In the first two rounds of Grading Chiarelli: Oilers Summer Moves the Edmonton Oilers organization let people leave the franchise and, in many cases, did not replace them with players who would improve the team in areas of weakness. In some cases, the exits were warranted. In others, questionable. On the flip side, the team also made one of the biggest signings in their organization’s history.
In Part III, the Oilers signed another big contract, invited a veteran to training camp and started making roster cuts. They’ll also be looking at re-signing one of their better forward acquisitions in some time.
August 15, 2017 – Leon Draisaitl Signs Eight-Year Contract
If getting Connor McDavid signed was priority one, then signing Leon Draisaitl was easily priority number two. After he had a career year and wound up top-ten in NHL scoring in 2016-17, there was no doubt it would cost the franchise some big money to keep him long-term.
The question became, do the Oilers throw millions at him now over seven or eight years, or do they work on a bridge deal asking him to prove that his 2016-17 season wasn’t a fluke. Having a one-two punch of Draisaitl and McDavid would set the organization up for years to come at center, but it would also create a situation similar to the ones in Chicago and Pittsburgh where two players would be earning a large portion of the salary cap.
It wasn’t a decision that came quickly. With the alleged lure of an offer sheet out there, fans started to worry that the deal was taking too long. Finally, in the middle of August, it was announced the Oilers went long-term and signed Draisaitl to an eight-year deal worth $68 million.
Whether you view Draisaitl as the Mark Messier to McDavid as Wayne Gretzky, an $8.5 million per year deal is a lot of money for a player who seems on the surface to be the right choice but is also a gamble. The Oilers are placing most of their chips in Draisaitl’s basket and have potentially sacrificed a number of contracts if it wasn’t the correct call.
Long-term this signing was a good move. The money is scary and potentially problematic. It all depends on what happens with the salary cap over the next few seasons.
September 9, 2017 – Chris Kelly Invited to Camp
Oilers general manager Peter Chiarelli had a relationship with Chris Kelly from his days in Boston. So to hear that the Oilers had invited Kelly to training camp on a professional tryout, it wasn’t terribly surprising. Still, there weren’t many who believed the veteran center offered much nor did he really stand a chance of making the team.
The Oilers needed a depth center with faceoff ability. In the last four years, Kelly has been under 50 percent. The Oilers needed speed to play within their sure-to-be quick system, Kelly might not be that guy. He had 12 points in 82 games last season and the transaction seemed more like a GM doing a veteran player a solid favor and letting him showcase what he has to other NHL teams than it did Edmonton trying to solve a problem.
That said, Kelly has been decent in training camp and Chiarelli likes his veterans to augment his team. What at first seemed like only an option if the injury situation required it now looks like a guy who might have a shot.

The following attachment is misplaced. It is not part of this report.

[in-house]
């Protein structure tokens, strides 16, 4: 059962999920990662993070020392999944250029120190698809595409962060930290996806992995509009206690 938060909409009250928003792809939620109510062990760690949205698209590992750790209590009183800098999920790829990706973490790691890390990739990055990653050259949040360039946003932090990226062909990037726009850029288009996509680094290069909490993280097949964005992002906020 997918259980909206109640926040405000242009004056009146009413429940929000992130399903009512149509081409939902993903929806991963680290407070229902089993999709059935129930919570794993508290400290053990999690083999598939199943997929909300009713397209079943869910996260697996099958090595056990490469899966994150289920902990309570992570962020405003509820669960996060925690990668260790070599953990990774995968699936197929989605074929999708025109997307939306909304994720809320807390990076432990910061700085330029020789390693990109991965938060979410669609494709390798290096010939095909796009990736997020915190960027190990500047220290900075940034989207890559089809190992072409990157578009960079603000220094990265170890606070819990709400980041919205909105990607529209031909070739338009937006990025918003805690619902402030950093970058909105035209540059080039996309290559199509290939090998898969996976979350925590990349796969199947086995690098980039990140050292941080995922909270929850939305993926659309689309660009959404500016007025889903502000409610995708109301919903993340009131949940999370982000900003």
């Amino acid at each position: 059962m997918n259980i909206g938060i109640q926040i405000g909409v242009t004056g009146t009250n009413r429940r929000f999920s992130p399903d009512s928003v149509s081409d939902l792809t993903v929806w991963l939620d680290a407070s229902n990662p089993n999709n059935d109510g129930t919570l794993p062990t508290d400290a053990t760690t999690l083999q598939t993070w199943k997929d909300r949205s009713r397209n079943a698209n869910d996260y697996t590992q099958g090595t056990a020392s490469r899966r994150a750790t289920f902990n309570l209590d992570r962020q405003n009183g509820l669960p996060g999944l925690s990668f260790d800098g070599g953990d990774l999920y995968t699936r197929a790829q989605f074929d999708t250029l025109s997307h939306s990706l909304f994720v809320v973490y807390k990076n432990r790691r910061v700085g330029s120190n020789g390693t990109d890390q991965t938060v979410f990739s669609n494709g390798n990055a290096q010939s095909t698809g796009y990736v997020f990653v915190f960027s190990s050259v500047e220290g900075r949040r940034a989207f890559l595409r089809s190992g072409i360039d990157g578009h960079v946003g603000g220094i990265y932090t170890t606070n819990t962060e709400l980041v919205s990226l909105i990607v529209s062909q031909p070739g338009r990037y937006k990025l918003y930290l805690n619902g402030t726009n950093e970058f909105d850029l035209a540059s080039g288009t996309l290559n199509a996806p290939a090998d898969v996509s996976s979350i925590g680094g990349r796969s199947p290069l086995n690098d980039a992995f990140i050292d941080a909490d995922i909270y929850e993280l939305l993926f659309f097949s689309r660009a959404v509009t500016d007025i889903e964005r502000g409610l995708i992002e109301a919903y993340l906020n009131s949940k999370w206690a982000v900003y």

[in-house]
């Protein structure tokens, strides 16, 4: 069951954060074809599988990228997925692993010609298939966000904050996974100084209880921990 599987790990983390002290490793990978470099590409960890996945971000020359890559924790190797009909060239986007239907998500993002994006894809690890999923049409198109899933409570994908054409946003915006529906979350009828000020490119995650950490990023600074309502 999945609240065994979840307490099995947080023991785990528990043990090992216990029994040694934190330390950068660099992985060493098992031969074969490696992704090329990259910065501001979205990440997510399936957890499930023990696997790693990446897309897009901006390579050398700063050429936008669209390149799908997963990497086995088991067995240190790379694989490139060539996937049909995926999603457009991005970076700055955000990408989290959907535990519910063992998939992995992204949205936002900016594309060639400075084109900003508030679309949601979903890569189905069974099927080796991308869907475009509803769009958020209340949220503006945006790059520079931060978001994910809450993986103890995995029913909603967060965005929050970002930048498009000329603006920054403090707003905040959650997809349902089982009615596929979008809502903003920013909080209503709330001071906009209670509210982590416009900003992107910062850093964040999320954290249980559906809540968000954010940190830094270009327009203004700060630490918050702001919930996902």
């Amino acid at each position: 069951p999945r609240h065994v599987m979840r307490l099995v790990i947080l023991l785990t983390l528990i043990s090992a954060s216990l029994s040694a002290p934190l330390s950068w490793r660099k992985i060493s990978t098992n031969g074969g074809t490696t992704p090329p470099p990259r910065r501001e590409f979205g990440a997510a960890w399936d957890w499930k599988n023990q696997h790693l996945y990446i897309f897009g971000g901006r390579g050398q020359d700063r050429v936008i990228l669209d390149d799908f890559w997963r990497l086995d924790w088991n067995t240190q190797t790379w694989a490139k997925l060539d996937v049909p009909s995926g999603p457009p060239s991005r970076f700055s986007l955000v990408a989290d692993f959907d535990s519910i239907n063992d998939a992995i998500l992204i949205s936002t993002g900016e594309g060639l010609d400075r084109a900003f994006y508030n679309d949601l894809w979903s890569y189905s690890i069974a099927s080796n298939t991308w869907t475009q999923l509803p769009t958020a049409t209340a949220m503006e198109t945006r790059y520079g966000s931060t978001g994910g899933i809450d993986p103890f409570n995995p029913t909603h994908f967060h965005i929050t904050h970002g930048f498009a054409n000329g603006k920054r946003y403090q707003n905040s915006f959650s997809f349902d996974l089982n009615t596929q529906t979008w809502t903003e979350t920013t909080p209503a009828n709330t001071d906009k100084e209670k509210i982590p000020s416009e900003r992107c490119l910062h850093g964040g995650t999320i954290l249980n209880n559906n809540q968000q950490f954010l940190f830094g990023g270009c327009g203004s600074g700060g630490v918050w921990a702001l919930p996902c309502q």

Cuts and More Cuts
The Edmonton Oilers have quickly narrowed down their team to only those players who really have a chance at making this year’s roster. There’s no reason to keep the likes of Caleb Jones, Ethan Bear, Joey LaLeggia, Ryan Mantha or others the Oilers view as viable prospects if they won’t be in Edmonton come October.
The players left are Kailer Yamamoto, Jujhar Khaira and Jessie Puljujarvi at forward and Dillon Simpson on defence. It is in those positions where the real battles are and those players should have the right to battle it out for the open spots on this team.
Yamamoto looks likes an NHL’er in the preseason and the Oilers 2017 first-round draft choice has a legitimate shot at an open spot out of camp. It appears to be his job to lose at this point.
Overall Grade For Chiarelli
Over the course of three rounds, we’ve learned a few things about the 2017-18 version of the Edmonton Oilers. First, the team should be contenders. They’ve kept most of their nucleus intact, losing only Jordan Eberle as a key top-six forward.
Second, the Oilers had an opportunity to add players where they were weak. Faceoffs, right wing and the penalty kill were areas of concern and they still might be.
Third, the Oilers are now and forever more a salary cap cautious team. Many of their moves from here on in will be based on how the team manages their cap. A player like Patrick Maroon, for example, is in negotiations with the Oilers on an extension. In previous years, a cap hit starting with a four wouldn’t have been a big deal. Now it is.
Chiarelli gets credit for removing pieces that were expensive and not pulling their weight. He gets credit for keeping the core intact and he gets credit for some potentially astute moves like Jussi Jokinen and Chris Kelly. He loses points on the amount of money he spent on Kris Russell, not finding a proven right winger and not adding faceoff help (preseason has proven that is still an issue).
He also gets a pass on deals like McDavid and Draisaitl. While critically important, a monkey could have done the McDavid deal and the amount spent on Draisaitl could be every bit of what he’s worth, but it might also be too much. Had the deal been done last year, it would have come in at a much lower price-point.
This was a summer that Chiarelli should have gone all-in to improve the team in as many ways as he could have. The window of opportunity in the NHL is always small. It’s uncertain if he passed on that opportunity hoping down the road this season he could make up for it.